How Can You Tell If An Insert Is Sturdy Enough?
To know whether or not a shoe insert is sturdy enough to actually provide support and correction along with pain relief, you must perform a simple bend test. If a shoe insert is so flexible that you can bend it any-which-way, it is too soft to provide real support or to endure long term use.
If you are able to bend some parts of the orthotic with some effort, yet the arch area remains unbent, you know that the insert is flexible enough to move comfortably with your foot while providing proper arch support.
Can’t You Just Buy Orthotics Off The Shelf?
Many times, your doctor may actually recommend inexpensive, store-bought orthotics over costly custom made versions. Even so, it’s important to consult with your doctor first to be sure of purchasing the right product. Some orthotics may help your feet to feel better without actually addressing the problem that is causing the pain. A proper diagnosis will help you avoid wasting your time and money and possibly worsening your condition.
How Much Do Good Foot Orthotics Cost?
Foot orthotics may cost anywhere from $1 to $1000, depending on what you want and need and whether you purchase off the shelf, at a kiosk or from your medical professional.
Generally speaking, off-the-shelf orthotics, which are available at a wide variety of retail stores may cost between $1 and $75. Naturally, the very least expensive are only intended to provide a little padding. The more costly types may provide padding, support and possibly correction. It’s very important that you consult with your doctor when choosing over the counter (OTC) inserts to be sure of getting something that will address your needs.
Kiosk or personalized orthotics may cost between $500 and $1500. While these inserts are made according to a scan of your very own feet, they really are not much more effective than OTC inserts. The vast difference in price is really not justified.
Custom orthotics vary in price depending upon your insurance coverage. These are created just for you using a variety of methods including scans, casts and impressions, along with your doctor’s diagnosis and evaluation of your complete medical history. While this type of orthotics should be (and often is) the most effective, anecdotal evidence indicates that very often patients try out these costly creations for a while and then end up setting them on the closet shelf never to be used again.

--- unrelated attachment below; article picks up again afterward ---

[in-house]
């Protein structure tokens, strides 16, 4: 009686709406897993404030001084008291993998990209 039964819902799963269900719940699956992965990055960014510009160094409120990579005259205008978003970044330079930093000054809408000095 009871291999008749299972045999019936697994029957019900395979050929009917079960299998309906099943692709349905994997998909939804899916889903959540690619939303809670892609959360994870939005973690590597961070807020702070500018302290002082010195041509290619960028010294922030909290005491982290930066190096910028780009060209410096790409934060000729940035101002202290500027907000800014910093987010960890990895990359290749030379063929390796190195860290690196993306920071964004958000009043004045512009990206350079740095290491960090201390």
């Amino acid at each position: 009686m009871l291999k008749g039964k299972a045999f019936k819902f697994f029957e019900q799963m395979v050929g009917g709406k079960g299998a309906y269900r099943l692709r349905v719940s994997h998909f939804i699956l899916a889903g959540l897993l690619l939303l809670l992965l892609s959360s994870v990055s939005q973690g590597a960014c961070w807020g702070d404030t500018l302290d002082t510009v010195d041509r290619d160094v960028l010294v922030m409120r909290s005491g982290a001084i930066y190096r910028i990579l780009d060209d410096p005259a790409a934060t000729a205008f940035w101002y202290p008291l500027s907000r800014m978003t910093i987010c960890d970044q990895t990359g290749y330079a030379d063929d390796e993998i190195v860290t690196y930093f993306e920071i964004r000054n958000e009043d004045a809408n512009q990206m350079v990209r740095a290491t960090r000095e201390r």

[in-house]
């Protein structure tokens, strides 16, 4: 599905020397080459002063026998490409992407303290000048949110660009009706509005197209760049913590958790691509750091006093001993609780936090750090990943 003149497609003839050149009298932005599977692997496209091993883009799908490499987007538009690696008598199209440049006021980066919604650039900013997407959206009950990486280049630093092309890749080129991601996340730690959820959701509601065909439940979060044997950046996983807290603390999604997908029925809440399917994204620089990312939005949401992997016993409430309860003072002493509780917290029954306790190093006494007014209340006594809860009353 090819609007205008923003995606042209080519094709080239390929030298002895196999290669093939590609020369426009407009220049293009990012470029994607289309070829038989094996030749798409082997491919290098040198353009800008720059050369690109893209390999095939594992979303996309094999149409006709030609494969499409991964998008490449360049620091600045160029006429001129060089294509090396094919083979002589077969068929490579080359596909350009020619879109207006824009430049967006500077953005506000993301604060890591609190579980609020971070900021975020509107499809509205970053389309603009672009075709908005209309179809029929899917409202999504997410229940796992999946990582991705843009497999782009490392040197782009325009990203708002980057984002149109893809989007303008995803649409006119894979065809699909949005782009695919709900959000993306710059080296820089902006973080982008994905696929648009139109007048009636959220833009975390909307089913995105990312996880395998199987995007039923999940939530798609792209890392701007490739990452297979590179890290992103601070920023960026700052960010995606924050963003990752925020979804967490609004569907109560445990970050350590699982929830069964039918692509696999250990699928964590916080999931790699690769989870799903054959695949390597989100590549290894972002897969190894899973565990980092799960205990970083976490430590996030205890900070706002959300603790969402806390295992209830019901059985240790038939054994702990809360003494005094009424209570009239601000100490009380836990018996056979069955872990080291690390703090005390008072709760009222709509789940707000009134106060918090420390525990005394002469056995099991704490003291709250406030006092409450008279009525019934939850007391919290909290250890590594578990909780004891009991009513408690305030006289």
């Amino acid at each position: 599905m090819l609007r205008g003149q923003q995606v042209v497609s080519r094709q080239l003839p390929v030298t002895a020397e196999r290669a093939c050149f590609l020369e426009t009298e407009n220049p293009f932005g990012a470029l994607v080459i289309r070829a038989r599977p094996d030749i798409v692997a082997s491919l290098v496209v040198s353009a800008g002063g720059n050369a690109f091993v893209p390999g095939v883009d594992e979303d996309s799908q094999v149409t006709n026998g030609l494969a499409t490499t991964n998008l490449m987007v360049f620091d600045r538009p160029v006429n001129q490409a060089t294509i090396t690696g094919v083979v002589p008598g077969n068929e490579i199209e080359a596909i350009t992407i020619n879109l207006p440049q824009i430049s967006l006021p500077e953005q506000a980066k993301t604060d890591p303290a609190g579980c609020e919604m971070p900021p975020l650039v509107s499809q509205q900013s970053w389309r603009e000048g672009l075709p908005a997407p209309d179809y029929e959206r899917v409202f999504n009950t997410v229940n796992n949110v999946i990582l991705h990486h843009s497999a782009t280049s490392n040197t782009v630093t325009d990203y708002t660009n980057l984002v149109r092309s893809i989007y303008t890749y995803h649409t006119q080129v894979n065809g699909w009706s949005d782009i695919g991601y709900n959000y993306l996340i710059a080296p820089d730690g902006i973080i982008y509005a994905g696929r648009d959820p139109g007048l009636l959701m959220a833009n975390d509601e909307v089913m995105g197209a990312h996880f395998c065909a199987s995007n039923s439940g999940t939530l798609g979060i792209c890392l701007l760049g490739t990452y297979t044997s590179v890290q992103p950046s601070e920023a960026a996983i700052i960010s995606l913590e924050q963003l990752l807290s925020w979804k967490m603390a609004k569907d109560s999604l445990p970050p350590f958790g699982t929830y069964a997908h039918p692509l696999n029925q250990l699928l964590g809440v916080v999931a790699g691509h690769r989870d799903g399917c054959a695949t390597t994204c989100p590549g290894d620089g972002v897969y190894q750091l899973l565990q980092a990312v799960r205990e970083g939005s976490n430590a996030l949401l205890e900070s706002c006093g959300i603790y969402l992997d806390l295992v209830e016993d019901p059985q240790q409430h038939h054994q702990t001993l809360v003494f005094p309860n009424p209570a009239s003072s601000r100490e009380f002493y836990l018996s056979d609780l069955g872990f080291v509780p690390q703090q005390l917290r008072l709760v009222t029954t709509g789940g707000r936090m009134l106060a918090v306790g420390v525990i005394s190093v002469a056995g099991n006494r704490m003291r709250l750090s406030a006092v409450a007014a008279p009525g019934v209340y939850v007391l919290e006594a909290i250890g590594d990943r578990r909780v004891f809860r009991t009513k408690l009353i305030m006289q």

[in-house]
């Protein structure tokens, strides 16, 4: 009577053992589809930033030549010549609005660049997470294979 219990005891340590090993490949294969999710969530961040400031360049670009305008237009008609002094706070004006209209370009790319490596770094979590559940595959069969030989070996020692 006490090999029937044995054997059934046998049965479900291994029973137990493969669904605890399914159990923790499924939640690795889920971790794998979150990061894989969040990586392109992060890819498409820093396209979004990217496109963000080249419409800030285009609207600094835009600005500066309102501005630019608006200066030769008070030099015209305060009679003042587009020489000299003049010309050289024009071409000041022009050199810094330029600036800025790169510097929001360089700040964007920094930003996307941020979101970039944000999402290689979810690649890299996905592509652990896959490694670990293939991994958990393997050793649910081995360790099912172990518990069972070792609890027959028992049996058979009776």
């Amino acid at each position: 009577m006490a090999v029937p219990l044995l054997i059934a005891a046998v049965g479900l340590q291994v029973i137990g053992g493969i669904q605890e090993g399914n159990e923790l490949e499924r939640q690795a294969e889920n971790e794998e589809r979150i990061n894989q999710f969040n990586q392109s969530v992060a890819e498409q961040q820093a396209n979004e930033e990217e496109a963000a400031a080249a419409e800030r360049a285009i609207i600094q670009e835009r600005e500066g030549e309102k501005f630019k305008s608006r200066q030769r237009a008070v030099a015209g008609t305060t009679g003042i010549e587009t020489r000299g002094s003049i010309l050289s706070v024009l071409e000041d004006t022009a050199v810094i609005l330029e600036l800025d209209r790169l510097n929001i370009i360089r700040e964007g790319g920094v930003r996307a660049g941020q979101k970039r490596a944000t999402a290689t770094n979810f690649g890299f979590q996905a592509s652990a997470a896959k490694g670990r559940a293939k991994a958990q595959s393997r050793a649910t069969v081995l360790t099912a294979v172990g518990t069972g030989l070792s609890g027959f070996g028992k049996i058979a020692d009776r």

What Should You Do?
If you are experiencing foot pain, you may be able to get quick, temporary relief by purchasing inexpensive inserts from your local pharmacy, but you should not do this instead of seeing your doctor, and you should not spend a fortune on OTC inserts.
Consult with your doctor. Once your foot problem has been diagnosed, you will be able to make a wise choice in just the right orthotics for you. Your doctor may recommend a good brand of OTC inserts that will suit you just fine.
How Do You Know Which Type Of Orthotics Will Work For You?
If you are generally healthy and are of average height and weight with no unusual foot configuration, you will probably be able to get along fine with OTC inserts once you have consulted with your doctor.
If you have health problems, are overweight, are diabetic, have a foot condition or injury, etc., you may very well need custom, prescribed orthotics.
Special Health Conditions Require Special Consideration
If you have some sort of foot deformity, or if you have arthritis and/or diabetes and/or loss of feeling in your feet, it is especially important that you consult with your doctor to get the right care and support for your feet. Neglect of these conditions can very quickly lead to the need for amputation. Fortunately, good foot care is almost always covered by most insurance policies and Medicare in these situations.
Do You Always Have To Wear Orthotics?
When you get your orthotics, they may be a little uncomfortable at first, and you may want to take breaks from them to wear slippers, clogs or other shoes that provide less or different support. You may find that you want very supportive orthotics in your active shoes and work shoes and simple cushioning in other shoes.
The bottom line is, the amount you wear your orthotics and the type of orthotics you choose for different shoes and different activities is an individual choice. If you are uncomfortable, don’t force yourself. Take your time and allow your feet and your body to adapt.